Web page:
January 29, 2007

What A Pitty


Pittburgh has buried the last bastion of Fort Pitt, the original British installation on the grounds where the city now stands:

Fort Pitt, named for the prime minister who led England to its victory in the Seven Years’ War (1755-1763), was the biggest and most expensive fortress on the frontier. Constructed after British troops drove the French from the western frontier in 1758, it stood at the forks of the two rivers that formed the Ohio, a show of force to French and Indians alike that England ruled the continent.

As part of Pittsburgh’s efforts to replace more than a century of industrial dirt and decay with a riverfront park, one of the fort’s five bastions and part of its moat were recreated in the 1960s using some of the original bricks and cornerstones salvaged from the ruins. Called “the Music Bastion,” because it had been used by buglers, the structure was the first evidence to park visitors of the area’s historical significance.

“Its size . . . gives a sense of the sheer physical authority the wilderness outpost must have conveyed,” Barringer Fifield wrote in his 1996 book, Seeing Pittsburgh. The bastion and moat filled most of Point State Park’s acreage nearest the city. The bulk of the park’s 18 acres lies beyond Pittsburgh’s primary highway interchange and is accessible primarily by a pedestrian underpass. The remnants of the fort were seen as an obstacle to using the city side of the park for recreational activities.

To address that concern, the $35-million renovation of the park that started in December is covering and filling the bastion and moat to create a wide lawn for stage events. The region’s Riverlife Task Force devised the park’s upgrading plan as part of its effort to beautify the area’s riverbanks. Despite pleas and legal threats from local preservationists, the Commonwealth of Pennsylvania continues to press ahead with the burial. The state’s department of Conservation and Natural Resources promises that the contractors are covering the bastion and moat in a way that will preserve them so they can be excavated in the future.

The article goes on to quote Fred Anderson, about whose book on the Seven Years War, Crucible of War, I've enthused before:

Anderson, a professor of history at the University of Colorado, calls Fort Pitt “an absolutely crucial projection of imperial power. There was nothing like it in terms of size and military strength under British rule west of the Appalachians. Burying what’s left of it is a sad surprise.” He considers the burial “a mistake to do right now, just as the city was nearing its 250th anniversary. I’m staggered and puzzled by it. There will be nothing visible to give people a clue about the historical importance of Pittsburgh.”

Actually, I see the whole thing as a perfect metaphor for the way this country treats its colonial history. The average 'Murican, confronted with the names of Wolfe, Montcalm, Amherst, Braddock, Pontiac, William Johnson and others, will respond with a puzzled "Huh?" This is because nobody bothers to teach about them anymore.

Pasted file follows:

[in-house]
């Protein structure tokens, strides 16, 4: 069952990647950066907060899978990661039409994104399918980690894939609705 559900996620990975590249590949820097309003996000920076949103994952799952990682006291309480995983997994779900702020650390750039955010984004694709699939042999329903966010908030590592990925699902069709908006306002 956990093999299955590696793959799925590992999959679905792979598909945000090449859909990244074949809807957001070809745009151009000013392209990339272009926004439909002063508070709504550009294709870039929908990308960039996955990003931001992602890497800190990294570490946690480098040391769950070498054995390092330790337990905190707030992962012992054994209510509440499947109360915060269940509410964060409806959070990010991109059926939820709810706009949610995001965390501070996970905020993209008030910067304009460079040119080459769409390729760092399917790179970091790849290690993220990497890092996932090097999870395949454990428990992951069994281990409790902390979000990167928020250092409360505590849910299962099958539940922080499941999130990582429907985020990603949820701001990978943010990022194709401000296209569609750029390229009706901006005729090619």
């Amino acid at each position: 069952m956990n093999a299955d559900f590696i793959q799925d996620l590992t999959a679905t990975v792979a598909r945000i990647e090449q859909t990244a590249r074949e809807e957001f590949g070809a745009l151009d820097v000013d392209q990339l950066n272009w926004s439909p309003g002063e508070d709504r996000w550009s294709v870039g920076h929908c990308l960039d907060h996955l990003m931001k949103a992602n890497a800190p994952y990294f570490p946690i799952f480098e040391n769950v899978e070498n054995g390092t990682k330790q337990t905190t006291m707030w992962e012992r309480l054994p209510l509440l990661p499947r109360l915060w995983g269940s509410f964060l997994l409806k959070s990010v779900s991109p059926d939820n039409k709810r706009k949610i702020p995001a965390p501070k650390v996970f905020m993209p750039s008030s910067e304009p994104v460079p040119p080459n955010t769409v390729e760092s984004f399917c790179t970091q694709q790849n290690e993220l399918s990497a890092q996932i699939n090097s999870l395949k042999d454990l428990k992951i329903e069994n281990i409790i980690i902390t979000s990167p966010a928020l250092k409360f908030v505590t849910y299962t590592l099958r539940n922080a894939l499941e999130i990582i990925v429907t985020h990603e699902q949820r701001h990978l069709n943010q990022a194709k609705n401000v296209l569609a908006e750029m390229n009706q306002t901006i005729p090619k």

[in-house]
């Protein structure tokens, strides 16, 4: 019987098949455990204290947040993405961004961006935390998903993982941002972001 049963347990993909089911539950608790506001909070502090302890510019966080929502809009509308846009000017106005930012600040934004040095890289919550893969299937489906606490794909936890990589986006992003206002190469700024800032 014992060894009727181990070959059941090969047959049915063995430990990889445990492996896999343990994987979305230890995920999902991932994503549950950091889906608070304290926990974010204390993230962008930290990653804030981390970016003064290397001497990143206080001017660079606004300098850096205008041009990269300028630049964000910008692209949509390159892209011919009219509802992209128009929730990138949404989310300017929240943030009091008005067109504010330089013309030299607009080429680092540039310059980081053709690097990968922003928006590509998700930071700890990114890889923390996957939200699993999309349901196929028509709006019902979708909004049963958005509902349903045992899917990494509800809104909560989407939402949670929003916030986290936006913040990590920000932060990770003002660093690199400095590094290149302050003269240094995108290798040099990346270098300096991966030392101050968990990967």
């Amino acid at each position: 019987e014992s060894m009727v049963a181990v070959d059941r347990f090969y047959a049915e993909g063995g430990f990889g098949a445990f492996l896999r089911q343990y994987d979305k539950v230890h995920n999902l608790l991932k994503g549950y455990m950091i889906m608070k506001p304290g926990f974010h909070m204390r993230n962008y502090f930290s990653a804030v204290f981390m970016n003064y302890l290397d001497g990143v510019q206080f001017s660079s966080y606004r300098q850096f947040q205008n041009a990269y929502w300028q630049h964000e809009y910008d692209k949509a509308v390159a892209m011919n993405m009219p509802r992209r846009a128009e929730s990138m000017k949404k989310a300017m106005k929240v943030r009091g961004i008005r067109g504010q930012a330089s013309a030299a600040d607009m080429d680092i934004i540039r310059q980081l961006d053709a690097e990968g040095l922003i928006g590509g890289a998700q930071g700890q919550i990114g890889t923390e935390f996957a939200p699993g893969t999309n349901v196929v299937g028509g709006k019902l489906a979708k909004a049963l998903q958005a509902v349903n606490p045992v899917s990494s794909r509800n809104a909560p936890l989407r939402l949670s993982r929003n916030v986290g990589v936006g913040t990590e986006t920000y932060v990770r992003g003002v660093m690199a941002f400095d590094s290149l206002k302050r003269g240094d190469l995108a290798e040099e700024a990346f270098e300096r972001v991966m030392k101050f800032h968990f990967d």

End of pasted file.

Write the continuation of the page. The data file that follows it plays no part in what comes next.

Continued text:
And yet, it is literally impossible to understand the Revolution, and the motivations of people such as Adams, Revere, Franklin, Washington and Farmer George himself without understanding the events that lead up to it. In my more cynical moments, I'm convinced that this is a deliberate plot on the part of those who would make George III a comic book villain and the Founding Fathers comic book heroes. Whether the motivation behind such behavior is the desire to sugar-coat the Nation's founding or whether it's simply easier to teach it this way, I leave up to others.

Yips! to Rachel.

Posted by Robert at January 29, 2007 04:14 PM | TrackBack

There are some of us who still remember. Having grown up a stone's throw from both Ft. Frederick and Braddock Heights, I would have immediately recognized those names even as a pre-teen. I think that my first school trip to Ft. Frederick was in 2nd grade. I hope that the school system back there is still keeping that history alive.

On the other hand, I'm not that hopeful that educators themselves see the importance of history anymore. I recently read a blog entry by an Oberlin senior who was ranting about monuments to Confederates at Antietam - that is after the imbecile was told (and he had to be told - he honestly didn't know) what the initials "CSA" stood for. As someone whose ancestors fought under both the USA and CSA banners, my only comment was "shut up".

A college senior in the liberal arts who knows that little of history is going to grow up to be a parks administrator who paves over Ft. Pitt.

Posted by: John at January 29, 2007 05:27 PM

Burying our real history makes it easier to fabricate a revisionist version.

Is that not obvious?

Posted by: Hucbald at January 29, 2007 11:10 PM

I grew up near Pittsburgh, so I'm glad I saw what remained of the fort when I had a chance. Damn shame. Gee, whats next? Tear down Fort Necessity for condos??

Have you ever driven Rt.40 in Pa?? It takes you past Ft. Necessity. There is a memorial for Gen. Braddock too. Jumonville is worth checking out. Oops, sorry, I'm starting to sound like the PA Tourism bureau.

Posted by: Stillers at January 30, 2007 04:48 AM

This is why I give so much money to Civil War preservation.

Husband likes to plan our vacations around stopping at such places at Ft. Necessity and the like.


Looks like there won't be too much for us history buffs to see anymore, and even less for our kids!

Posted by: GroovyVic at January 30, 2007 06:51 AM